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Unto The Hills
I went into a Room

I WENT into a room in the City on the day that Spring was born. Outside, the fog had cleared, and a flock of English sparrows twittered drowsily on sun-splashed roofs, while the distant murmur of traffic came pleasantly to my ears, like the hum of bees.

But I was not happy. For I was torn by a strange sense of the futility of what we call civilization, a longing for other days and other scenes before the City closed its prison walls upon my heart. . . .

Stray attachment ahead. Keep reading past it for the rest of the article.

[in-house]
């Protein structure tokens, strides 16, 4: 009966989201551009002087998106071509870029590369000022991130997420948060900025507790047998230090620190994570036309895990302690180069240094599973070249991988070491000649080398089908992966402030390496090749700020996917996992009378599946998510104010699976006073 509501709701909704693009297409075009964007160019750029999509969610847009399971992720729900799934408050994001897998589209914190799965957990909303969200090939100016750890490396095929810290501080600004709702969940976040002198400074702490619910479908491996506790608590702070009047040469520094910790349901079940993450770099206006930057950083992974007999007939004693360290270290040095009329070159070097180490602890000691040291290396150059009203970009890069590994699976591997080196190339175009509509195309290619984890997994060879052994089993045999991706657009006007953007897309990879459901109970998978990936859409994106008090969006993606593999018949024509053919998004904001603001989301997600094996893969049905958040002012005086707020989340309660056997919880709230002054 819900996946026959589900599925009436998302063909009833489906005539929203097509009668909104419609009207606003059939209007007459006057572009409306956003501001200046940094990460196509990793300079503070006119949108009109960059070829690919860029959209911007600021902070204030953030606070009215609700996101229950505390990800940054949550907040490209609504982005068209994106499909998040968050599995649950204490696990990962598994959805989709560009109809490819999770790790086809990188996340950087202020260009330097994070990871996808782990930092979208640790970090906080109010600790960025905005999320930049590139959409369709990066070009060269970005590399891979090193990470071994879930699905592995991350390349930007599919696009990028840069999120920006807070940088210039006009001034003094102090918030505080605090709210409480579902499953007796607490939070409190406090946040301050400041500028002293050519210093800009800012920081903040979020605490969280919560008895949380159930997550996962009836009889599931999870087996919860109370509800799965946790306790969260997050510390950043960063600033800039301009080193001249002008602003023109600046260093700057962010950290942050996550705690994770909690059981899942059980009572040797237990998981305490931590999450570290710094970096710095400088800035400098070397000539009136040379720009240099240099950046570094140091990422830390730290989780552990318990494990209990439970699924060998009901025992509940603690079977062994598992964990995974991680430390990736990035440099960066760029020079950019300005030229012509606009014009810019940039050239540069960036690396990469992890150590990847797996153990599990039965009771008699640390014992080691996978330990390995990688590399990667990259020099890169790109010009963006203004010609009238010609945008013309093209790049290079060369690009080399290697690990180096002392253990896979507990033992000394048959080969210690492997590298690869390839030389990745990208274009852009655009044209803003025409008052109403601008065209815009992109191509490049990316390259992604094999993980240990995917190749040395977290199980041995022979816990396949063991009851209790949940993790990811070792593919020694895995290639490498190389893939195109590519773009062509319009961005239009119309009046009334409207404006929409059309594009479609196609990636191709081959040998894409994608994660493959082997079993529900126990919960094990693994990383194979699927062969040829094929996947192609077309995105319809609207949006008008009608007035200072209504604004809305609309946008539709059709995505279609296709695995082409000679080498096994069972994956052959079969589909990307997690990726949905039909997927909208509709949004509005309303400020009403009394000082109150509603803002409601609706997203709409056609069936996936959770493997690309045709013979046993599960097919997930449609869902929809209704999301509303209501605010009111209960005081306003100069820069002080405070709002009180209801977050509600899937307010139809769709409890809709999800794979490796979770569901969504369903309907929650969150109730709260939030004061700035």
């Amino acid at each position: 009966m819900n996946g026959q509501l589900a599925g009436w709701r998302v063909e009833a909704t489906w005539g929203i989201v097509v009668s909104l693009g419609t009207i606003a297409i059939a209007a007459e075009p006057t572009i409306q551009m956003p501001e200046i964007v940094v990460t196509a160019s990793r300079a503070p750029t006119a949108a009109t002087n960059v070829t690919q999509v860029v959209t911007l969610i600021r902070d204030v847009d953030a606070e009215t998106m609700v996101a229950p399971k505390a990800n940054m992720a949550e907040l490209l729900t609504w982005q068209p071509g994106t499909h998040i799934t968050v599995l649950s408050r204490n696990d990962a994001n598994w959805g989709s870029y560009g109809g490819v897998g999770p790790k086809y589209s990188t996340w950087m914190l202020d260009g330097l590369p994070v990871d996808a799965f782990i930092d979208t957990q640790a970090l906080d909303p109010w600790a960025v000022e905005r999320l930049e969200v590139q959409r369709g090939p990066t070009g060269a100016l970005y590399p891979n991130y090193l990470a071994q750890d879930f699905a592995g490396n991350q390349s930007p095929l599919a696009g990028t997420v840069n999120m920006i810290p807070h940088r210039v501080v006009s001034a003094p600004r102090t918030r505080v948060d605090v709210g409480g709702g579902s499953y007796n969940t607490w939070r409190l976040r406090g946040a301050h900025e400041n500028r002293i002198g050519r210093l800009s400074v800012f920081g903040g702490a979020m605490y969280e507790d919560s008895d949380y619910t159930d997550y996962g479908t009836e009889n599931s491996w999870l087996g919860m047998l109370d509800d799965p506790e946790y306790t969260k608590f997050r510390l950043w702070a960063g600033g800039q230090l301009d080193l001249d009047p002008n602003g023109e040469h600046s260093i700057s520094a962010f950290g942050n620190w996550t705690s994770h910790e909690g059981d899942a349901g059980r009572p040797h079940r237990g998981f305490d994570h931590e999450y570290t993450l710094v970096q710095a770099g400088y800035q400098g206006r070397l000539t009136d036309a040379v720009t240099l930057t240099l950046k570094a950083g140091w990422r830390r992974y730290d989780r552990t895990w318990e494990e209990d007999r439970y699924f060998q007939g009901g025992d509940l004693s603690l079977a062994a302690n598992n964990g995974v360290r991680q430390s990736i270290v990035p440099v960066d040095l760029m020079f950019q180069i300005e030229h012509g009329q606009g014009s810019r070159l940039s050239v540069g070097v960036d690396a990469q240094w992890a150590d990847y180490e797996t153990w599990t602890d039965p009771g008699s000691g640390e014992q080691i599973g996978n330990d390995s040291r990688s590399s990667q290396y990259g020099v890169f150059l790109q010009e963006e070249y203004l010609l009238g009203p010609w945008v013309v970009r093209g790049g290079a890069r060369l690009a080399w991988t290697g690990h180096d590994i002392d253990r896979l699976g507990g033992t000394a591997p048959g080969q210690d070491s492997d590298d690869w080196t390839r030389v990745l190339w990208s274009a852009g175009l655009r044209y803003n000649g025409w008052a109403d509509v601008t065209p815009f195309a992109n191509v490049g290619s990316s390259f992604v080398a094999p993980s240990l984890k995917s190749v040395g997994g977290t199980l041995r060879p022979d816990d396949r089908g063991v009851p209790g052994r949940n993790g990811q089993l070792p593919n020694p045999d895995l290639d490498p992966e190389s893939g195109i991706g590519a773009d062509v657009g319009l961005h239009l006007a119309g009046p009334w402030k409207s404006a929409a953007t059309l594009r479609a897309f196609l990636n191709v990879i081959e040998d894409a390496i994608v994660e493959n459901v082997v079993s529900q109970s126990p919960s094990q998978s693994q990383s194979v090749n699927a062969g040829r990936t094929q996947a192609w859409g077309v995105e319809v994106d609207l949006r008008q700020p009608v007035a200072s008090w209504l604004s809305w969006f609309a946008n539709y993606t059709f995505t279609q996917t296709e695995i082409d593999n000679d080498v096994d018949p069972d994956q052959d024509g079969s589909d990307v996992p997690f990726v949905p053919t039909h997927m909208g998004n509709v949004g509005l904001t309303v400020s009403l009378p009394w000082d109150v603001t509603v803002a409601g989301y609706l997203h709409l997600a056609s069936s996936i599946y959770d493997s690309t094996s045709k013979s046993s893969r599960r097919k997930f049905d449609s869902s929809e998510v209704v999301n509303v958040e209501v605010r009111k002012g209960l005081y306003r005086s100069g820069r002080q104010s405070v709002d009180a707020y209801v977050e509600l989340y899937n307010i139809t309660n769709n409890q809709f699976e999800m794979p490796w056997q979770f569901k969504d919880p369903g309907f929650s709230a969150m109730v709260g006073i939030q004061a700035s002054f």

They lay there, the rucksack and the nailed shoes, where you had left them and about them was still the sad, damp smell of peat, and the shoes (which I had forgotten to clean), had dropped a few fragments of Scottish earth on to the carpet.

And I remembered, anew, little white hotels nestling in the hollow of great blue hills -- hotels whose carpets were worn threadbare by the constant tread of shoes like these, whose antlered halls were littered with fishing-tackle and many another rucksack which had seen better days…

They tell me they are still there, those hidden, lovely places; and all around and beyond them the wind still echoes its challenge to the young in heart, and the whaup cries eerily over the green glens, like a ghost lamenting the days that are no more.

You will understand, now, why I am so proud of your shabby old rucksack -- and why I will never clean your shoes.

Glencoe, the eastern approach

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